Just like Google said it would, Assistant is now invading Android Messages, the latest effort toward adding Assistant to basically every facet of Android.

Over the coming months, Google is going to roll out Assistant integration into Android Messages. That's good news for those using it for texting since that means they'll soon see an Assistant button pop up in the smart replies section of the app. In turn, the button acts as a shortcut and promptly asks Assistant a question. It then gives the user an option to put the answer directly into the conversation thread.

How Google Assistant Will Make Android Messages Better

For example, a friend texts another friend asking them if they want to go see a particular movie, mentioning the title within the text. Assistant automatically generates a button for the movie title, which the recipient can click to find more information about. It's not an Earth-shattering feature by any stretch of the imagination. However, does negate the need to open up a browser or even the Google app just to see details about the movie.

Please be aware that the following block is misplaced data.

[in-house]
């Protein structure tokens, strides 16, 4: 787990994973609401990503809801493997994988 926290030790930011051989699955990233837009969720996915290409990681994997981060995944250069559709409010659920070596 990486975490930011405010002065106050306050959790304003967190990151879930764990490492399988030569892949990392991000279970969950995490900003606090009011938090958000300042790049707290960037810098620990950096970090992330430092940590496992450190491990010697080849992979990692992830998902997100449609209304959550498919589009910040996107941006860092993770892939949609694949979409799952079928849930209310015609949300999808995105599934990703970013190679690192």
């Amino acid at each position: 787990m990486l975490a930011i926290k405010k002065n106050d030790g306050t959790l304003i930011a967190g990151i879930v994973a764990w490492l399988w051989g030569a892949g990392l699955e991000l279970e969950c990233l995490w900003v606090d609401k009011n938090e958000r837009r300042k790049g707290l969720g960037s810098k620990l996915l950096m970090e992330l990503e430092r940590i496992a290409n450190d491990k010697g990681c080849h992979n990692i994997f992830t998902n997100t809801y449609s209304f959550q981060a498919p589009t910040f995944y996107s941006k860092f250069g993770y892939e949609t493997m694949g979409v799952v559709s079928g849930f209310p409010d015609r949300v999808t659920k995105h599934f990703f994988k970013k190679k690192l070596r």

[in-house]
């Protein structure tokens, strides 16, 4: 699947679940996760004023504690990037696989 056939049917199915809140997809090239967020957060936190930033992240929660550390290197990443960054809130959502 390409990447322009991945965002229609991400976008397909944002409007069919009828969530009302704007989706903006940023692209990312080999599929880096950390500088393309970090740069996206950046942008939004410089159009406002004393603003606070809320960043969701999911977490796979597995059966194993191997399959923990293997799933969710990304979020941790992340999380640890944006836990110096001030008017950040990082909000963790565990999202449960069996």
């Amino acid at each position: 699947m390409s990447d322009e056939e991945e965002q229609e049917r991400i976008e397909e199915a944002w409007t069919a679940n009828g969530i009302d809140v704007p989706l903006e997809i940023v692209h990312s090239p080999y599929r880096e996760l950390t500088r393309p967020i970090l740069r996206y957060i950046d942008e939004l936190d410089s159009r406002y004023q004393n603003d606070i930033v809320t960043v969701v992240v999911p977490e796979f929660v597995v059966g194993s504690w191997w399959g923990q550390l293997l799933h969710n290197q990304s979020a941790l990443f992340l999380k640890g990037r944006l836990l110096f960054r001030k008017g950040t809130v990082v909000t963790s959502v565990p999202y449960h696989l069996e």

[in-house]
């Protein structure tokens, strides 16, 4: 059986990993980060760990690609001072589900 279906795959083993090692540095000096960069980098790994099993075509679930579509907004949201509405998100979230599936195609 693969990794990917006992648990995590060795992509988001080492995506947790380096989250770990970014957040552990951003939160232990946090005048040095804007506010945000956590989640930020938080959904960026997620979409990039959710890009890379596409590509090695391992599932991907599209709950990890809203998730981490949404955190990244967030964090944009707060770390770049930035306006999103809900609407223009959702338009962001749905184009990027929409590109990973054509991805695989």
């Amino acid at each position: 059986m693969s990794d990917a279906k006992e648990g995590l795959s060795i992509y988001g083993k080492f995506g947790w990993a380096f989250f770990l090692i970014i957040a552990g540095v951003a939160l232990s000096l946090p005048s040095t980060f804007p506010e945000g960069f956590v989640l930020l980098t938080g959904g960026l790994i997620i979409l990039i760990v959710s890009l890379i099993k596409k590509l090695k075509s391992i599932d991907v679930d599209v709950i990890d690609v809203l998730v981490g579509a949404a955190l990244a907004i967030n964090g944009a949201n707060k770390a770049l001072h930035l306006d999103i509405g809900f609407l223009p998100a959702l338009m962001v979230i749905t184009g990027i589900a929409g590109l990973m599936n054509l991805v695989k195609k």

There are still a few unknowns here, which is possibly why Google can't yet commit to a wide rollout. Assistant buttons, when clicked, trigger an information card that gets inserted into the thread upon the sender's choosing— how it'll look on the other end is not certain. What's also unclear is whether the feature functions the same across SMS, MMS, and RCS.

Android Messages

Google has been on a roll in terms of implementing Assistant to other services as much as it can. It's also been adding new features to Android Messages steadily ever since it killed off Allo, due for an official death this March. Android Messages will be Google's primary texting app once Allo completely folds, and it's probably the best one there is.

Android Messages is not only a clean and polished messaging tool, but it's also feature-packed. It connects to a web-based client, which allows users to send and receive messages remotely on the web, and sorting through messages is easiest on this app than any other. There's also dark mode, easier access to multimedia, and Material Design, just to name a few.

Android Messages is a free download from the Google Play Store.

Thoughts about Android Messages? Do you think implementing Assistant into the app will make it better? As always, if you have anything to share, feel free to sound them off in the comments section below!

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